When I sit down to watch an arthouse film like Trey Edward Shults’ new movie Waves I have to prepare myself for something abstract where visuals are more important than narrative. Sometimes these movies work for me (Knight of Cups, A Ghost Story) and sometimes they don’t (If Beale Street Could Talk, The Souvenir). With Waves it mostly worked for me but I much prefer the second part of the story over the first part. Let me explain:
Waves tells the story of an African- American family of 4 in Miami, Florida who seem to be living the dream life at first but as we dive in we see a ton of hurt and problems. The first half of the movie tells the tragic downfall of the oldest son Tyler (Kelvin Harrison). His dream is to get a scholarship wrestling but he has an injury in his shoulder he is hiding from his family and coach. He also has a girlfriend who just might be pregnant. As the problems mount up Tyler’s world starts swirling around him until he loses control.
My problem with Tyler’s story is I felt it was very predictable. The styling is beautiful but how many movies have we seen with the overbearing father (Sterling K Brown) and the teen rebelling. It was beautiful but was too reliant on archetypes to move me the way it wanted to.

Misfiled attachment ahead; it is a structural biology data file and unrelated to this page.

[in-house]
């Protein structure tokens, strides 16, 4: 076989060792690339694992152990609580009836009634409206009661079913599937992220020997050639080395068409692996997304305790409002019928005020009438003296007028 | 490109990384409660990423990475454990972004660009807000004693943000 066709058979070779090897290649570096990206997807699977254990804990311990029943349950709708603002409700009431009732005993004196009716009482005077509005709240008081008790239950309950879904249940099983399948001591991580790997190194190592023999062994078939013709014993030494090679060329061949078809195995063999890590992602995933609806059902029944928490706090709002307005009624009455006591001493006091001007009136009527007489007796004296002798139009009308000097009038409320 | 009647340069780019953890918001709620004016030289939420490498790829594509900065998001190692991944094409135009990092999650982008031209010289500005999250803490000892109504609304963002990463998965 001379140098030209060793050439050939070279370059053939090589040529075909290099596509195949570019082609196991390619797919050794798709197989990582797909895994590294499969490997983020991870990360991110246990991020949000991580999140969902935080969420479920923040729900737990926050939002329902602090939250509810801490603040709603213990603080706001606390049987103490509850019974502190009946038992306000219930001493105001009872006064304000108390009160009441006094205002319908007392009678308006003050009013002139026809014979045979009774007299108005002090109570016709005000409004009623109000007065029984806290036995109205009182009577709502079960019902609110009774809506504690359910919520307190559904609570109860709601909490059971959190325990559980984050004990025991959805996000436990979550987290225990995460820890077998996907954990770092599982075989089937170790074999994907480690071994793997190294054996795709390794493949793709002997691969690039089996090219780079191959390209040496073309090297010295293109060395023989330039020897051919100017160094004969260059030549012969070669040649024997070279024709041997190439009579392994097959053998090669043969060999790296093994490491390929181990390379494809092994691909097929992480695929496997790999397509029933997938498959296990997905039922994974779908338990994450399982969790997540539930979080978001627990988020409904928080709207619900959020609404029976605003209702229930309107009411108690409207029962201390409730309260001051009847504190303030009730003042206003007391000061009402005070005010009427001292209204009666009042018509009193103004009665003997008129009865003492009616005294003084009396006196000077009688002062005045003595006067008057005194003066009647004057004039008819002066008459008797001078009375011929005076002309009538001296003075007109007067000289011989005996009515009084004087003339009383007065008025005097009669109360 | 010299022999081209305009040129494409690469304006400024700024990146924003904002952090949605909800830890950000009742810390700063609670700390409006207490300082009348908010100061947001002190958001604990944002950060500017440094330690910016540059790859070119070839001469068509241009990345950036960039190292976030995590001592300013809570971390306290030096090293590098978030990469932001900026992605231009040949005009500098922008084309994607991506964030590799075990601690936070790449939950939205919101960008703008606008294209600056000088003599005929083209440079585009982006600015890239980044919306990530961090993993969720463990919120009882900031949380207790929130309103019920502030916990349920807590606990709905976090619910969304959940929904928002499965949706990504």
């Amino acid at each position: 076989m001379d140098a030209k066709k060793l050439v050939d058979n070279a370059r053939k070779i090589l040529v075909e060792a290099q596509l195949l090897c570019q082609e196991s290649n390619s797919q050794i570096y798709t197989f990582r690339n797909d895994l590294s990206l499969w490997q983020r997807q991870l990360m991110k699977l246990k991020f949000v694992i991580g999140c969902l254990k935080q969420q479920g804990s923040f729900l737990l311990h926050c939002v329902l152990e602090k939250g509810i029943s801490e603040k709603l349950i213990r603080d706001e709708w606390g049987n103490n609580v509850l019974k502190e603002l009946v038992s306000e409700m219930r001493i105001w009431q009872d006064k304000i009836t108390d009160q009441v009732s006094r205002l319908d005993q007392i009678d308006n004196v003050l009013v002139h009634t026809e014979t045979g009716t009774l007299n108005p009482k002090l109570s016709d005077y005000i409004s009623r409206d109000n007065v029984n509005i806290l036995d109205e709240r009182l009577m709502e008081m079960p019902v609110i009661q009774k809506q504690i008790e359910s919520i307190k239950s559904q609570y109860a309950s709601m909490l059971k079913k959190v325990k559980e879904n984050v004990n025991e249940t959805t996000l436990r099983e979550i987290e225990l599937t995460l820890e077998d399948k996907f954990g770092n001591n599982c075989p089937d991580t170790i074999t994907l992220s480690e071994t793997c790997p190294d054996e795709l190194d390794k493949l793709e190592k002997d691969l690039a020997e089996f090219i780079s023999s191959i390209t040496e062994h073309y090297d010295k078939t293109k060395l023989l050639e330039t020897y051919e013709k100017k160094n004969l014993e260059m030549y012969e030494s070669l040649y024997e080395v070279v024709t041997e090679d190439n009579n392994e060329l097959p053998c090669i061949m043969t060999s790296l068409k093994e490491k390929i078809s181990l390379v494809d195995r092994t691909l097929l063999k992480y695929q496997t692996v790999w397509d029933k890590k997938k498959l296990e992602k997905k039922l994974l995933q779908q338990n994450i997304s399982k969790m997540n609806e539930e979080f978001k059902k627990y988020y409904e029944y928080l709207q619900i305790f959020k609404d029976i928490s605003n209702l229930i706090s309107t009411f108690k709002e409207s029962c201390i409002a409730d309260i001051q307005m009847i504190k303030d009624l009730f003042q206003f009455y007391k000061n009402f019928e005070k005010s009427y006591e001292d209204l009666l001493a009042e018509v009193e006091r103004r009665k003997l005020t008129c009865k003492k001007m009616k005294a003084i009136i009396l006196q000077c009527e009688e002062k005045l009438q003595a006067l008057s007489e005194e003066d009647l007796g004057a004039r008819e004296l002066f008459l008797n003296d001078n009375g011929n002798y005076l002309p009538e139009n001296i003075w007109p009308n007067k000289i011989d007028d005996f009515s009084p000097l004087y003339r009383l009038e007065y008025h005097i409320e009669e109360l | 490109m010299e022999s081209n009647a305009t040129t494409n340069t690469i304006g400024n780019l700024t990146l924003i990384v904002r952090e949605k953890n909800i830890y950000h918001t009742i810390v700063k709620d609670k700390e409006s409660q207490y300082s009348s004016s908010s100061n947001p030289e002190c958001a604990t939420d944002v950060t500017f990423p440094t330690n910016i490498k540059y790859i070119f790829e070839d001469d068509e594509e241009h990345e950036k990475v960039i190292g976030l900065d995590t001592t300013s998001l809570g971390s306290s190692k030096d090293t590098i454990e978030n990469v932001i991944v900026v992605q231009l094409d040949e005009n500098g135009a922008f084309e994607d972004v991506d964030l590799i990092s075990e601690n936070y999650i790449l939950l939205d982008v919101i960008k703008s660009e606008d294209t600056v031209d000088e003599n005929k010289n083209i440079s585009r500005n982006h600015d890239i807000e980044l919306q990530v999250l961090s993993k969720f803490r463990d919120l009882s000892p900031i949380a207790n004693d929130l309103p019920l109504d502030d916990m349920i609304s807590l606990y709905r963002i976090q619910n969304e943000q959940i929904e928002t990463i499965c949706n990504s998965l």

Then we get into part 2 which focuses on the second child Emily (Taylor Russell). The reason why her story moved me is she has a more unique conflict. I haven’t seen many movies with teenagers who have to forgive their siblings (and others) for the pain and hurt they feel. That struggle was much more interesting to see play out. Also the other characters became less archetypal and more like real people. I particularly loved a little scene between Emily and her Dad as they fish and have an open and honest conversation about their pain and anger.
Emily begins a relationship with schoolmate Luke (Lucas Hedges who I always love) and he has his own demons with his father and his own struggle to forgive. This was much easier to relate to than Tyler’s journey and felt more emotionally true. I kind of wish we could get a sequel because they had incredible chemistry and I bought into their romance completely.
Director Trey Edward Shults makes strong choices that could be gimmicks but for the most part worked for me. The spinning shots got a little nauseating but the colors and use of music helped draw me into the story and give the movie its own identity.
All that said, it’s the message of the movie that makes it stand out. Waves is not only a story about a broken family but how they learn to forgive each other and heal from their wounds. It moved me and I definitely recommend giving this film a shot.
8 out of 10